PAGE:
Milestones in Medicine, Episode 4: Anaesthesia
Today, anyone who has to endure painful dental treatment asks their dentist for an injection as a matter of course. But in the case of a first operation with general anaesthesia, many patients probably ask themselves whether they will really not notice anything of the operation and the pain – despite comprehensive information from the anaesthetist.
The word anaesthesia comes from the ancient Greek (ἀναισθησία) and means “without sensation, without perception”. As the two examples above show, a very rough distinction is made between local and general anaesthesia. In the latter, also called general anaesthesia, perception is switched off altogether, the anaesthetised patient has no consciousness and thus no memory of the procedure that was performed on him. With local partial anaesthesia, on the other hand, only individual nerve conductions at the site of pain are blocked, the patient remains awake and – if he has good nerves – can watch the surgeon at work.
Medical treatment without pain (and without the debilitating fear of pain) is a significant milestone in medicine that has many stages, the first of which go far back into antiquity.
Even the ancient Greeks recognised that it is difficult to treat a person who is thrashing about in pain. The anaesthetic effect of alcohol and the opioids of the opium poppy (Papaver somniferum) were already known to Hippocrates. Other plants such as mandrake, henbane and water hemlock, today classified as poisons, had also been administered by knowledgeable herbalists for centuries. These “convicted witches” often had to pay for excessive doses with their own lives.
Biting wedge and speed
Another rustic method of anaesthesia consisted of a violent blow to the head, as a result of which the operation could be carried out, but the patient not infrequently died as a result of the head injury. If seasonal circumstances permitted, ice was used for anaesthesia and, in the case of amputations, a biting wedge was also clamped between the teeth of war casualties. Napoleon’s personal physician, Dominique Jean Larrey, is said to have performed several hundred amputations a day during the Russian campaign. Instead of anaesthesia, he relied on speed; he is said to have needed between 60 and 90 seconds per amputation, with a survival rate that was significantly higher than the usual 10 to 15 percent.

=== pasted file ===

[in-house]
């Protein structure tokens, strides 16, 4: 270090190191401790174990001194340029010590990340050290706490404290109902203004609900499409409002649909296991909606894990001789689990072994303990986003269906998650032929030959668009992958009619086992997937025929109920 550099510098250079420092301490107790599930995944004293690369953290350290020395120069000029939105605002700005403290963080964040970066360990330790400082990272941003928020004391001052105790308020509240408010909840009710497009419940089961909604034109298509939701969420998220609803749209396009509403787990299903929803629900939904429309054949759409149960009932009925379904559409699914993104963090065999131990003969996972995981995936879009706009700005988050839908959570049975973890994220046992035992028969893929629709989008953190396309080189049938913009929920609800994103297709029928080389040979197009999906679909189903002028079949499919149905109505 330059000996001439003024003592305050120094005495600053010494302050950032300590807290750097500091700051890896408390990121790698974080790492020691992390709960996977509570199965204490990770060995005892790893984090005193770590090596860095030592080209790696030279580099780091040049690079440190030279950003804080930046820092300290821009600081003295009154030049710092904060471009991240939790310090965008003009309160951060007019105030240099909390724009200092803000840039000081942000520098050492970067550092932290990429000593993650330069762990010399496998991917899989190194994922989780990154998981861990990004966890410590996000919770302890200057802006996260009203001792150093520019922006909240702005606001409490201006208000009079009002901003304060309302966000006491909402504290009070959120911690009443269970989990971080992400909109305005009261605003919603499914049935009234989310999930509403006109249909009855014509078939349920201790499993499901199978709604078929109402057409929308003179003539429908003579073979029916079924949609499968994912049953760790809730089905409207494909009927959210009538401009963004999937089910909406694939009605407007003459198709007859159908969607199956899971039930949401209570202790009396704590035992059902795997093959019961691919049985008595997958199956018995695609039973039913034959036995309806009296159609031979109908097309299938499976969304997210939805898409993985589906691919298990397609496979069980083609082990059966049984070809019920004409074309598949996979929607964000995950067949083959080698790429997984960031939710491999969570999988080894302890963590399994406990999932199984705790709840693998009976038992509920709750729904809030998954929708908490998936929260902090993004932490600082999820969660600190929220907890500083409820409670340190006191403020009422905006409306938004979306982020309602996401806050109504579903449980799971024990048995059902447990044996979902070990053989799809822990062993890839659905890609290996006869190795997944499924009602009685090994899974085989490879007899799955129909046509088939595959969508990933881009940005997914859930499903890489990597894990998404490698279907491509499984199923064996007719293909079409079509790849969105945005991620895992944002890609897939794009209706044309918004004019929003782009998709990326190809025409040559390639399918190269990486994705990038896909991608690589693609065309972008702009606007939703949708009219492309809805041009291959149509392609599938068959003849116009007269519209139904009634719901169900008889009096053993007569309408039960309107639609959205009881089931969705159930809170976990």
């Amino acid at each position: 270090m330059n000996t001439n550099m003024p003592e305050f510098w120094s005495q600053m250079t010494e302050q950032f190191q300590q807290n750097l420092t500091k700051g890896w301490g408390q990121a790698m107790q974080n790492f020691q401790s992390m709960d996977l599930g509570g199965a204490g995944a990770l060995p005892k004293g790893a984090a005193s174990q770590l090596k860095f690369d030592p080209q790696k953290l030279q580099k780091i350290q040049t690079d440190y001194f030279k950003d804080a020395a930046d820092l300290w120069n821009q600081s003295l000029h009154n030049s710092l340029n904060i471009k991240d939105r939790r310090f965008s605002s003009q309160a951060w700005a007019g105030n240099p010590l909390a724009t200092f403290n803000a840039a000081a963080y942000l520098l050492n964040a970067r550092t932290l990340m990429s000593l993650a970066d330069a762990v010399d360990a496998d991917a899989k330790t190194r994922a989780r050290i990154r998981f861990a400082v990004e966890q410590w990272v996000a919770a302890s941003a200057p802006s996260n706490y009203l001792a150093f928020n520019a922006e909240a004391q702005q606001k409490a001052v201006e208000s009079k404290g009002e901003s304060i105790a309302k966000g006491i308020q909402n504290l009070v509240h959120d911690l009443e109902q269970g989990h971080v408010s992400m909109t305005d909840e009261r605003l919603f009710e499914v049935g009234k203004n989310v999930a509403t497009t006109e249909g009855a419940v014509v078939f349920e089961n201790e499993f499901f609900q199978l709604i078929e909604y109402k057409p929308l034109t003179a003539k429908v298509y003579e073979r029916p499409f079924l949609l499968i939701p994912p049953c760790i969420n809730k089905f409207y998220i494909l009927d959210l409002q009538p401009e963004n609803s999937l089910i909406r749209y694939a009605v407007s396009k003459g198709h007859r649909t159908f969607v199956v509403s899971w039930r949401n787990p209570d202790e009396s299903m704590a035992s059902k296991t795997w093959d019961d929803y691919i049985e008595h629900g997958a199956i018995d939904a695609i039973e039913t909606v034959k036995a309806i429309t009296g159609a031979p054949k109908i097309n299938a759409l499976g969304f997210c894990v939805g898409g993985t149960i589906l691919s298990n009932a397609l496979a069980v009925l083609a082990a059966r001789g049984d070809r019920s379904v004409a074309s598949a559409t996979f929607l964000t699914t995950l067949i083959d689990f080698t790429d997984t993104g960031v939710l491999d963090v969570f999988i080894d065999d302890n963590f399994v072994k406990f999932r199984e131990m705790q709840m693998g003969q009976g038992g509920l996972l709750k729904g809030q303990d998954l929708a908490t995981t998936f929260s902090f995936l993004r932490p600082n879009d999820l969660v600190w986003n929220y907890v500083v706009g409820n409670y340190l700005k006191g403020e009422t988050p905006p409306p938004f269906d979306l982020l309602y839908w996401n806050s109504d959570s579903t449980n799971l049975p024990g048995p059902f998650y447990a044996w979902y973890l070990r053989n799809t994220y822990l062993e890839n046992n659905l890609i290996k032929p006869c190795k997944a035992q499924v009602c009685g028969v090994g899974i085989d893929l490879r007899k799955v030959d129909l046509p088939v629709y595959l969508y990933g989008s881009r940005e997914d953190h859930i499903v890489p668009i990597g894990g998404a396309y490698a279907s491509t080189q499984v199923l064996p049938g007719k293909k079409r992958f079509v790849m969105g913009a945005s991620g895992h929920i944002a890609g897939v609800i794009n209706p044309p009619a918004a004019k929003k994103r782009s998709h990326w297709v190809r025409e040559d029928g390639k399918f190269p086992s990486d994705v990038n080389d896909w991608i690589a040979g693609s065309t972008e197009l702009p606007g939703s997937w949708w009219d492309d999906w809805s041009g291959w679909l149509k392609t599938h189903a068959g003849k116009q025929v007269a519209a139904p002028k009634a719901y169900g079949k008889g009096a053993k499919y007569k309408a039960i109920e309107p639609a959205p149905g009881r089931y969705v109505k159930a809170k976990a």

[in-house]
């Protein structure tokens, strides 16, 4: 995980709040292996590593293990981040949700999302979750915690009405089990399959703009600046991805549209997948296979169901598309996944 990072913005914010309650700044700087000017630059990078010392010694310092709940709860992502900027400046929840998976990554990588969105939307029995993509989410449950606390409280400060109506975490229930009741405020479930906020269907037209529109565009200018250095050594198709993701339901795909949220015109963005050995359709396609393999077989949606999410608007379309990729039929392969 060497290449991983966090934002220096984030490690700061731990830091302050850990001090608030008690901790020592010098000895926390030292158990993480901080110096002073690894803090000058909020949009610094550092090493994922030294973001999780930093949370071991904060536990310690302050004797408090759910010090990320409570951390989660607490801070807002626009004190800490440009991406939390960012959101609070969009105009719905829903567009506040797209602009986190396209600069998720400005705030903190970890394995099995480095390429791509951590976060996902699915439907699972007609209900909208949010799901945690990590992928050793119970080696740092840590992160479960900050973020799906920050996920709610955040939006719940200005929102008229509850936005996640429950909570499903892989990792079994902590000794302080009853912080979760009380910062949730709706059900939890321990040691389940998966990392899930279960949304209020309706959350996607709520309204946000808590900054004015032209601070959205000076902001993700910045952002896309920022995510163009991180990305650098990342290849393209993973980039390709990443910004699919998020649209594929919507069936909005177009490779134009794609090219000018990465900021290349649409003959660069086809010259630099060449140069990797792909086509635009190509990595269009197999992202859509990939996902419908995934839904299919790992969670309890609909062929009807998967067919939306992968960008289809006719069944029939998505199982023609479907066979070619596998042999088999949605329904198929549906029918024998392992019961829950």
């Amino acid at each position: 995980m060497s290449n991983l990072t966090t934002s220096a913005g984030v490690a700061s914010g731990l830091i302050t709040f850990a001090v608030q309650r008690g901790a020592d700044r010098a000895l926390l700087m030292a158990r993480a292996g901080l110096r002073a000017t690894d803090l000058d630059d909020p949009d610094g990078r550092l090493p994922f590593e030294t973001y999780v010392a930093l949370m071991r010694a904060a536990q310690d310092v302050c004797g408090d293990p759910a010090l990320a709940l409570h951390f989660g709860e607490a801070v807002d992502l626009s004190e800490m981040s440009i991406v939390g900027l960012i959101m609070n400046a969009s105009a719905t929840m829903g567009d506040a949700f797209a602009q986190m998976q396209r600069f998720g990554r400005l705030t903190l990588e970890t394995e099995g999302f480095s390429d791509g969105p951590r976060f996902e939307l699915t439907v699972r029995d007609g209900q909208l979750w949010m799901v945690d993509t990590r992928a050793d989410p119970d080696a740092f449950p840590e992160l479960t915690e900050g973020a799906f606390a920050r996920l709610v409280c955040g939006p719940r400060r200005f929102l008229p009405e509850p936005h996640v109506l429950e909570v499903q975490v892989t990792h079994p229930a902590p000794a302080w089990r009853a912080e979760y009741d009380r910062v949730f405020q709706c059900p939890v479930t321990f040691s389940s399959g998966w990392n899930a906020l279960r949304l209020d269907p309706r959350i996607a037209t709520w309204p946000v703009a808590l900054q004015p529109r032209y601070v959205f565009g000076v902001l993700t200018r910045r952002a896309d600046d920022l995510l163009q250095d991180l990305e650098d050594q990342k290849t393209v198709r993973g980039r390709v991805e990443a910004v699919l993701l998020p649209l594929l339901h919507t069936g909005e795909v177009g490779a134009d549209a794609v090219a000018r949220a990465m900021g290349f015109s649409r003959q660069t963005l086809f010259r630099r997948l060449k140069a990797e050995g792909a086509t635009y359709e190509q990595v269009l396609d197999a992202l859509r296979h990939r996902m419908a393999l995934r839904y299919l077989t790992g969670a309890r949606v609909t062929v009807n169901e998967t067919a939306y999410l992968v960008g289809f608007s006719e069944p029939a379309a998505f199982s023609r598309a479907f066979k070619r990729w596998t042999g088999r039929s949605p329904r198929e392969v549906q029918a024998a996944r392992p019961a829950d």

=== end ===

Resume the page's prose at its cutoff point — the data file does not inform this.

In 1804, the Japanese surgeon Hanaoka Seishû performed the first verifiable operation under a successful general anaesthetic using an anaesthetic based on mandrake and datura. Unfortunately, this knowledge was not to reach Europe until much later due to Japan’s isolationist policy at the time. Suggestive methods such as hypnosis were also practised in Europe in the 18th and 19th centuries, in which the patient was supposed to be put into a different state of consciousness.
Breakthrough thanks to oxygen
It was not until the discovery of oxygen in 1774 that the mind-altering effects of various gases began to be tested, often in self-experiments. In 1800, for example, Humphry Davy found that inhaled nitrous oxide (N2 O) reduced the sensation of pain. However, the occasional side effects of inhalation anaesthesia caused by laughing gas, which was also known as a party drug and was considered unseemly, initially prevented further research on inhalation gases.
It was not until about half a century later, on 16 October 1846, that William Morton succeeded in removing a tumour under a general ether anaesthetic in Boston. This groundbreaking success was the birth of modern anaesthesia. The procedure was published in the Journal of Medicine and is still considered one of the most important medical publications today.
In the 20th century, significant developments in anaesthesia again took place in Germany and Europe. Especially in the 1930s and 1940s, many anaesthetic drugs were synthesised by German scientists. Today, anaesthesia is safer than ever before. This is due, on the one hand, to highly trained anaesthesia teams who play a central role in the operating theatre. On the other hand, the development of highly effective and precisely dosed drugs continues to progress. In addition, the technically sophisticated monitoring options for patients and the medical-technical aids, such as restraints, also contribute to higher patient safety.
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